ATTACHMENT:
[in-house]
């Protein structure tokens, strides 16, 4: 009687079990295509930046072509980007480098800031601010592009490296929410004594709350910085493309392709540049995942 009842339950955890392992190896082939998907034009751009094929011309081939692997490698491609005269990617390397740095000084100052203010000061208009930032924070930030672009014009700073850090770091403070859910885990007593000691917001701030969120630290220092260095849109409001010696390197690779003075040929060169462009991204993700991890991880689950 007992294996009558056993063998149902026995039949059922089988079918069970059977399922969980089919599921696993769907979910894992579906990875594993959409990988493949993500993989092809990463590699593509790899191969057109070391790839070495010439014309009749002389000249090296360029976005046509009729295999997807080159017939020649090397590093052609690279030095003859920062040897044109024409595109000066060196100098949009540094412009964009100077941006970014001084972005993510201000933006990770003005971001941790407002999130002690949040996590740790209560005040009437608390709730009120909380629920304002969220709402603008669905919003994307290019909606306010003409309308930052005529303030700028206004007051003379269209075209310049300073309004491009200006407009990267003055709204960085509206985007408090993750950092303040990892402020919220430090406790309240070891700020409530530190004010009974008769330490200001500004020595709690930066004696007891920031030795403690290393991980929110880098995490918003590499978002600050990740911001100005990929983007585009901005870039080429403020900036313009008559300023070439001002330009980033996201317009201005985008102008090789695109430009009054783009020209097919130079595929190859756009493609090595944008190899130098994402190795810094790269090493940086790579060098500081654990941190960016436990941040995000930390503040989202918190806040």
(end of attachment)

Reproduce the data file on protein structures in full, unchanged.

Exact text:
[in-house]
């Protein structure tokens, strides 16, 4: 009687079990295509930046072509980007480098800031601010592009490296929410004594709350910085493309392709540049995942 009842339950955890392992190896082939998907034009751009094929011309081939692997490698491609005269990617390397740095000084100052203010000061208009930032924070930030672009014009700073850090770091403070859910885990007593000691917001701030969120630290220092260095849109409001010696390197690779003075040929060169462009991204993700991890991880689950 007992294996009558056993063998149902026995039949059922089988079918069970059977399922969980089919599921696993769907979910894992579906990875594993959409990988493949993500993989092809990463590699593509790899191969057109070391790839070495010439014309009749002389000249090296360029976005046509009729295999997807080159017939020649090397590093052609690279030095003859920062040897044109024409595109000066060196100098949009540094412009964009100077941006970014001084972005993510201000933006990770003005971001941790407002999130002690949040996590740790209560005040009437608390709730009120909380629920304002969220709402603008669905919003994307290019909606306010003409309308930052005529303030700028206004007051003379269209075209310049300073309004491009200006407009990267003055709204960085509206985007408090993750950092303040990892402020919220430090406790309240070891700020409530530190004010009974008769330490200001500004020595709690930066004696007891920031030795403690290393991980929110880098995490918003590499978002600050990740911001100005990929983007585009901005870039080429403020900036313009008559300023070439001002330009980033996201317009201005985008102008090789695109430009009054783009020209097919130079595929190859756009493609090595944008190899130098994402190795810094790269090493940086790579060098500081654990941190960016436990941040995000930390503040989202918190806040």